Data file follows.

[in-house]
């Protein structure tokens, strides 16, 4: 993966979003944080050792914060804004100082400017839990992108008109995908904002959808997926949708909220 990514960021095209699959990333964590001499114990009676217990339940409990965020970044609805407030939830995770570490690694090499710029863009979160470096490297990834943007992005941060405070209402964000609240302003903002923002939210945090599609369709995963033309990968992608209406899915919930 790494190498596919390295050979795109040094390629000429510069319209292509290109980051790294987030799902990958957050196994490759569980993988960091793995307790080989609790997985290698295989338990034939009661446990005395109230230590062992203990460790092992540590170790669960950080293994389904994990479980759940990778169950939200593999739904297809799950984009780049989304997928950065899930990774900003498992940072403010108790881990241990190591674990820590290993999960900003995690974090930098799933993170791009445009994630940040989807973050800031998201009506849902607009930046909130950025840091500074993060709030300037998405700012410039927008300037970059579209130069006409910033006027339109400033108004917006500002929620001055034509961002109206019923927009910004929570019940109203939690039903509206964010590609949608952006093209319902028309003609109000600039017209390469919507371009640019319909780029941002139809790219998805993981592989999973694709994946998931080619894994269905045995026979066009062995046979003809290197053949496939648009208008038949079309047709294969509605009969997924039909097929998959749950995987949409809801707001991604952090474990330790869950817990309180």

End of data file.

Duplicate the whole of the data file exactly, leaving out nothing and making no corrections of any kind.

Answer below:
[in-house]
């Protein structure tokens, strides 16, 4: 993966979003944080050792914060804004100082400017839990992108008109995908904002959808997926949708909220 990514960021095209699959990333964590001499114990009676217990339940409990965020970044609805407030939830995770570490690694090499710029863009979160470096490297990834943007992005941060405070209402964000609240302003903002923002939210945090599609369709995963033309990968992608209406899915919930 790494190498596919390295050979795109040094390629000429510069319209292509290109980051790294987030799902990958957050196994490759569980993988960091793995307790080989609790997985290698295989338990034939009661446990005395109230230590062992203990460790092992540590170790669960950080293994389904994990479980759940990778169950939200593999739904297809799950984009780049989304997928950065899930990774900003498992940072403010108790881990241990190591674990820590290993999960900003995690974090930098799933993170791009445009994630940040989807973050800031998201009506849902607009930046909130950025840091500074993060709030300037998405700012410039927008300037970059579209130069006409910033006027339109400033108004917006500002929620001055034509961002109206019923927009910004929570019940109203939690039903509206964010590609949608952006093209319902028309003609109000600039017209390469919507371009640019319909780029941002139809790219998805993981592989999973694709994946998931080619894994269905045995026979066009062995046979003809290197053949496939648009208008038949079309047709294969509605009969997924039909097929998959749950995987949409809801707001991604952090474990330790869950817990309180």